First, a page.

Twinkle, twinkle little shooting star
Leada Gore, Editor
It had been a hard day. One of those days that makes you want to crawl between the covers, pull them over your head and wait for the world to leave you behind.
Unfortunately, that can't happen. There were things to be done for work, things to be done around the house, things to be done everywhere and for everyone. It was one of those days and the following day wasn't holding promises of anything better.
Still, just like it always does, the day progressed and night came. Some things were completed, most weren't and would just have to wait until tomorrow.
I had just sat down in the living room when I noticed Greg wander out to the back porch and sit on one of the chairs there. Shortly after, he called to me.
"You should come out here," he said. "It's really pretty tonight."
I didn't want to go. I wanted to sit in the big fluffy chair and mindlessly flip channels. I got up, however, thinking it was just one more task I had to complete before – at last – this day would be over.
I walked onto the back porch, flopping down in the metal chair.
The sky was dark, except for an occasional flash of distant heat lighting. The stars were doing their best to poke out from behind the clouds and, slowly but surely, were succeeding. In just a short time, they went from a few dots to looking like grains of sand on the beach. There was a slight breeze blowing and although the air was warm, it wasn't sticky.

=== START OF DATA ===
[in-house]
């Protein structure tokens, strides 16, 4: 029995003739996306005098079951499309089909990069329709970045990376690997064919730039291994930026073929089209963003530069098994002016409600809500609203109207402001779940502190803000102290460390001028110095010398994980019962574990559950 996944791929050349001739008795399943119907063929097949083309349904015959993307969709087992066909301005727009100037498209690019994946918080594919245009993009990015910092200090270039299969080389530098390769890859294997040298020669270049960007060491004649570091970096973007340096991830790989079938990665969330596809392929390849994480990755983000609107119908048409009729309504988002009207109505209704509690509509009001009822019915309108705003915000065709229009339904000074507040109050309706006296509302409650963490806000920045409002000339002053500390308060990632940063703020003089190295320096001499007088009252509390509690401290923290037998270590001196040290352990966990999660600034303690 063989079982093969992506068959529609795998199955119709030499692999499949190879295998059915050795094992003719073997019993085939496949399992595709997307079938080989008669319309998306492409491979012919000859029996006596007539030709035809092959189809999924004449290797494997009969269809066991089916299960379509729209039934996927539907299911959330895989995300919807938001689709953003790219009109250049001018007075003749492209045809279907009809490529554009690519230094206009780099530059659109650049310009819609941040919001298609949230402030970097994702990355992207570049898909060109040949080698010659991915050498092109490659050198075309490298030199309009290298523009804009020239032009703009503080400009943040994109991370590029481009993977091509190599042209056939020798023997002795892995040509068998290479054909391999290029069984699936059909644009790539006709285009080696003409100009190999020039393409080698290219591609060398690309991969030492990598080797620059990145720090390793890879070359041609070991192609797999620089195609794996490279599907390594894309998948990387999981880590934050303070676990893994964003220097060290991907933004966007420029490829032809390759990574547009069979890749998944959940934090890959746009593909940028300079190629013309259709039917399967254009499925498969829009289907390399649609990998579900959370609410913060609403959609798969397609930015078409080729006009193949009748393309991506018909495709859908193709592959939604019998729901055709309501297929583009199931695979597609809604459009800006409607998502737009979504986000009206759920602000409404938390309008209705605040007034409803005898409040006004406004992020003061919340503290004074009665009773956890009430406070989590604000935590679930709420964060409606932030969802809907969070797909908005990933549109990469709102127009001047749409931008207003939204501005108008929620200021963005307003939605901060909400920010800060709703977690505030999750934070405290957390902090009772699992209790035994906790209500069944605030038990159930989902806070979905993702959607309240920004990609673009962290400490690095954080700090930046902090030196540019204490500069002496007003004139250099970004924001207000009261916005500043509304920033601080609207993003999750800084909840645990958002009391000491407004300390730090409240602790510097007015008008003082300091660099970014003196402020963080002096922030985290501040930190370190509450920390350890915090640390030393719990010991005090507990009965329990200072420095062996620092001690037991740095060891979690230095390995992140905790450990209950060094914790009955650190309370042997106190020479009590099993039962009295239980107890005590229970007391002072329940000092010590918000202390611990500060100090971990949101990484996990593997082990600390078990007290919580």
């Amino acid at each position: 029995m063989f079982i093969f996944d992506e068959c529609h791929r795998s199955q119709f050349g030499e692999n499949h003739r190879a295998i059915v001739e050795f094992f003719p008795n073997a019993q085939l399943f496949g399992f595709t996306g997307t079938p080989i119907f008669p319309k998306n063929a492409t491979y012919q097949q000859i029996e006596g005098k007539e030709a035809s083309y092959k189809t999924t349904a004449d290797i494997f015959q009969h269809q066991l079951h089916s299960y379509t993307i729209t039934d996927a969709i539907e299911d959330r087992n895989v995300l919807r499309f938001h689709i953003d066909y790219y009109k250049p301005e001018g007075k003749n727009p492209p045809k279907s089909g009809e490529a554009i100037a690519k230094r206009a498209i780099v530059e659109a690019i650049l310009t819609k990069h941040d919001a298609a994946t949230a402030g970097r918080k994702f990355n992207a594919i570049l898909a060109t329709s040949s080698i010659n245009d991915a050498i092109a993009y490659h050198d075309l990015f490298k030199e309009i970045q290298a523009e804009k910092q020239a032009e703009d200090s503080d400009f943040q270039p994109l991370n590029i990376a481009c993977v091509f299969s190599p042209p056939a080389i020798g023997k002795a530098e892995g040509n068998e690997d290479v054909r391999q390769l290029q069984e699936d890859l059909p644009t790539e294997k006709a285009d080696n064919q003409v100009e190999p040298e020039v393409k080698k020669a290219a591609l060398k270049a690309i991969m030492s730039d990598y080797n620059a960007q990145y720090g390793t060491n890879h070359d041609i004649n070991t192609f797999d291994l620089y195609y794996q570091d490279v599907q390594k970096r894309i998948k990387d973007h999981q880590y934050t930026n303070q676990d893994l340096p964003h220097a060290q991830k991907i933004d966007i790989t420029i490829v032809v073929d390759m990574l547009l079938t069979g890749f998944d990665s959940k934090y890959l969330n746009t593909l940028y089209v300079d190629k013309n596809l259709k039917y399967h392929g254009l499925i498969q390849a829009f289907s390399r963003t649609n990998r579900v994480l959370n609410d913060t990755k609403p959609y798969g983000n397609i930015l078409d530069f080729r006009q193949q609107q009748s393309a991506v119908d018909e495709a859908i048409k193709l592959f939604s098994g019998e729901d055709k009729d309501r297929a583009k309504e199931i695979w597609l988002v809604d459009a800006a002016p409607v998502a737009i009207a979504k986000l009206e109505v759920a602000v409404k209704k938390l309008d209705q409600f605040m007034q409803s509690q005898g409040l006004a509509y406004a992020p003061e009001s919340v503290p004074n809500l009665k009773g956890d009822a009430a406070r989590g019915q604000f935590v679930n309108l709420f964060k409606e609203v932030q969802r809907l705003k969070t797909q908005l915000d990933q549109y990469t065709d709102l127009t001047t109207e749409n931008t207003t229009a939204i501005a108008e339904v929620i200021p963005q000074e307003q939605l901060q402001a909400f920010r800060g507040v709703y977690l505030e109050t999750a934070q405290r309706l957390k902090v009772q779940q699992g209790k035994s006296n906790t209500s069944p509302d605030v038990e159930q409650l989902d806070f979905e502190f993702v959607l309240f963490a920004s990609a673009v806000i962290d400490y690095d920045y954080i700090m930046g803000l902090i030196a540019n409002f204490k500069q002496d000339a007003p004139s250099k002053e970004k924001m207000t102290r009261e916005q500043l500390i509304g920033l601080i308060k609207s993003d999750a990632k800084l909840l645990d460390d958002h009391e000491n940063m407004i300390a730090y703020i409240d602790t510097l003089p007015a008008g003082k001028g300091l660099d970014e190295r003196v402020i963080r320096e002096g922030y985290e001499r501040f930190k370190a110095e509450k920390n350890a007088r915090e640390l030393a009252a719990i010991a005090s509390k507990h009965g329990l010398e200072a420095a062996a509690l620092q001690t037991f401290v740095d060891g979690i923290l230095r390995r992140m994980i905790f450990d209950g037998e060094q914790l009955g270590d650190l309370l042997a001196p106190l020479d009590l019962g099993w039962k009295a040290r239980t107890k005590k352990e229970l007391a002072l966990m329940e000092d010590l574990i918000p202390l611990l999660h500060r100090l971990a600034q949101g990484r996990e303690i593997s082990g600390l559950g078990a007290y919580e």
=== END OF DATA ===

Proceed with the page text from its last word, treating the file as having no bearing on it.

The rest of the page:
The crickets were loud and seemed to grow louder by the moment, prompting us to stop talking about the day's hardships and just listen to their songs.
"There must be a million crickets around here," was the extent of the conversation.
We sat outside for about 30 minutes, just stretching out in our chairs under the stars. Greg finally broke the silence.
"I guess it's about time to go back in," he said.
I took one last glance up at the sky. At that moment, I saw a shooting star fall a short distance through the black night.
"You won't believe what I just saw," I told Greg with a smile. He smiled, too.
The night ended and it was back to work and worries the next day. Same song, second verse…too much to do and not enough time to get it all done. Then, in my always-packed email in-box, came a quote from a friend.
"No pessimist ever discovered the secrets of the stars or sailed to an uncharted land or opened a new heaven to the human spirit," the email read.
The quote was from Alabama native Helen Keller, who, blind from a young age, didn't get to see the stars or the moon. What she did do, however, was pin her hopes of a better life to a star and then aim for that goal. Maybe it was a shooting star for her, too.